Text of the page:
National Security

In Joint Session of Congress, NATO Chief Calls for Confronting Russia

On 3 April, Secretary General of the North Atlantic Treaty Organization (NATO) Jens Stoltenberg spoke to a rare joint session of Congress, with remarks aimed at confronting Russia.

Stoltenberg mentioned recent aggressions by Russia that were of particular concern to NATO, particularly the years-long violations of the Intermediate-Range Nuclear Forces (INF) Treaty, violations that prompted the U.S. to withdraw from the agreement back in February.

Citing more Russian heavy-handedness over the past decade, from the annexation of Crimea in 2014, to its cyber aggression across the globe, to last year’s use of a nerve agent on a former spy, to Moscow’s support of Bashar al-Assad’s regime in Syria, Stoltenberg laid out measures NATO has taken to bolster its ability to counter Russia militarily. However, Stoltenberg added that NATO is not looking for a fight. “We do all of this, not to provoke a conflict, but to prevent conflict and to preserve peace. Not to fight but to deter. Not to attack but to defend,” he said during his 40-minute-long remarks.

But alas, Stoltenberg could not avoid the elephant in the room, namely the longstanding criticism President Donald Trump has of the old Alliance. Concerns about U.S. support for NATO were clearly on display during Stoltenberg’s address to Congress. Indeed, the secretary general’s speech seemed to be largely a forty-minute reminder session as to why the U.S. benefits from NATO. As Stoltenberg explained, “The strength of a nation is not only measured by the size of its economy or the number of its soldiers, but also by the number of its friends […] through NATO, the United States has more friends and allies than any other power.”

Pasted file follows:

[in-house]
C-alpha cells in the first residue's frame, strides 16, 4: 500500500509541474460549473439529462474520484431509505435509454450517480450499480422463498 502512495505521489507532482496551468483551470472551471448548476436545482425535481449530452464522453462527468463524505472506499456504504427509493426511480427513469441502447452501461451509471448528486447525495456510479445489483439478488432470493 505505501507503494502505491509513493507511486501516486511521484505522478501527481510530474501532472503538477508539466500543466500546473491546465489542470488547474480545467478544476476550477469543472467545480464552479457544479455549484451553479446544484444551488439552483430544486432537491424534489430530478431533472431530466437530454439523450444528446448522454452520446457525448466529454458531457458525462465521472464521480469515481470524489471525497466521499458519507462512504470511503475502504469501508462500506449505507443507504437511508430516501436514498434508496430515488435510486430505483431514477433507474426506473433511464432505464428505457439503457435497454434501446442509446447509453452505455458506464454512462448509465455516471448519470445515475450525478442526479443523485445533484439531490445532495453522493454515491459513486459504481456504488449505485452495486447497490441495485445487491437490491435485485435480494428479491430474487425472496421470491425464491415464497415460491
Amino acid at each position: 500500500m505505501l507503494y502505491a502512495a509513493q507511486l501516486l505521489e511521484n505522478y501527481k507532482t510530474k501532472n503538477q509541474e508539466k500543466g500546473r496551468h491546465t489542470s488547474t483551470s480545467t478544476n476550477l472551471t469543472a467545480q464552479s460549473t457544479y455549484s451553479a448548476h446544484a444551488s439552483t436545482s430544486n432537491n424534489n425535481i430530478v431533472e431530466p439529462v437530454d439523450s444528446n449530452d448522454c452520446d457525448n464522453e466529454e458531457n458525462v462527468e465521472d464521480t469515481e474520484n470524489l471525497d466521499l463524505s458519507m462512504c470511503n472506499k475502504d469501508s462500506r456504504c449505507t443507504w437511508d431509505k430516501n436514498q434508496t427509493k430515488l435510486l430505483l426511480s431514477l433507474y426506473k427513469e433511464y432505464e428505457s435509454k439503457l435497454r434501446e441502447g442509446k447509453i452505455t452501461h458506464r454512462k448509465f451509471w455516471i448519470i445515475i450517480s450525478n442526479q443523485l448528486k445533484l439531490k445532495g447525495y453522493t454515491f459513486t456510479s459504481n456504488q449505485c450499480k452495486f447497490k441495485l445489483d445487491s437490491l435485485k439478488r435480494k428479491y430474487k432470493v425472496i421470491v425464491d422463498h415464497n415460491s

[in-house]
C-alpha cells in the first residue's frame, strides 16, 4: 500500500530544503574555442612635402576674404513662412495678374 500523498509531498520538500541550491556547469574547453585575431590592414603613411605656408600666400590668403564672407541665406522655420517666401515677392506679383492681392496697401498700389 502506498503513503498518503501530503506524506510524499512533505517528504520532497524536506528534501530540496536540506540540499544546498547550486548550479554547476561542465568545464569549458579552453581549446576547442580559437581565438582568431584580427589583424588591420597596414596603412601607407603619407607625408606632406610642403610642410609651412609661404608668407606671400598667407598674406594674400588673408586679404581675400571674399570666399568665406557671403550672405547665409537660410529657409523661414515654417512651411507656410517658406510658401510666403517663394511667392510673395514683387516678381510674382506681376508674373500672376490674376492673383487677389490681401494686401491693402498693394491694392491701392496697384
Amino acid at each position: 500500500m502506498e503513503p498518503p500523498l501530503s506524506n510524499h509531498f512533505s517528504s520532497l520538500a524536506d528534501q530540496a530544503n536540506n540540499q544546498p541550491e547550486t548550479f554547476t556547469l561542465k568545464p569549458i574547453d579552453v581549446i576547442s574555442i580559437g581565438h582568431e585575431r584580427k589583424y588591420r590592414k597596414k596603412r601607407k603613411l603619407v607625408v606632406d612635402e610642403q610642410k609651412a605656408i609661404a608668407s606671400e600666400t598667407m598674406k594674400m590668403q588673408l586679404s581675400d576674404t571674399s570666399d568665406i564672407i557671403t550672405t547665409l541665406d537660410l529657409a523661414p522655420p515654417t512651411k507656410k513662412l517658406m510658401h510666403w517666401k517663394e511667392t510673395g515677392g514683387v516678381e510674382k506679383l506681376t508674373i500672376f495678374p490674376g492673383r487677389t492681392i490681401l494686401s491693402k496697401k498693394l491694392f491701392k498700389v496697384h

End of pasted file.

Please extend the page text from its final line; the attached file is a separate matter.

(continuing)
Truth be told, this reaction by NATO officials is exactly what Trump was looking for when he began his attacks on NATO last summer. While it is obvious America benefits from the Alliance, the president has been bent on extracting more participation and commitment from the organization’s other partners, demanding, for example, a two-percent of GDP contribution to defense spending from every member. NATO’s secretary general in Washington practically begging the U.S. to be more involved is precisely what Trump and his cabinet were targeting.

The opinions expressed here by contributors are their own and are not the view of OpsLens which seeks to provide a platform for experience-driven commentary on today's trending headlines in the U.S. and around the world. Have a different opinion or something more to add on this topic? Contact us for guidelines on submitting your own experience-driven commentary.
Samuel Siskind

Samuel Siskind studied intelligence research at the American Military University in West Virginia. He served as a squad commander in the Israeli Defense Force (IDF) Corp of Combat Engineers, in the Corps' ground battalions and later in its Intelligence Wing at regional and divisional stations. For the past five years, Samuel has worked as a consultant and researcher on physical and information security issues for private and governmental institutions, in the US, Africa, India, and Israel. He currently lives in Jerusalem.

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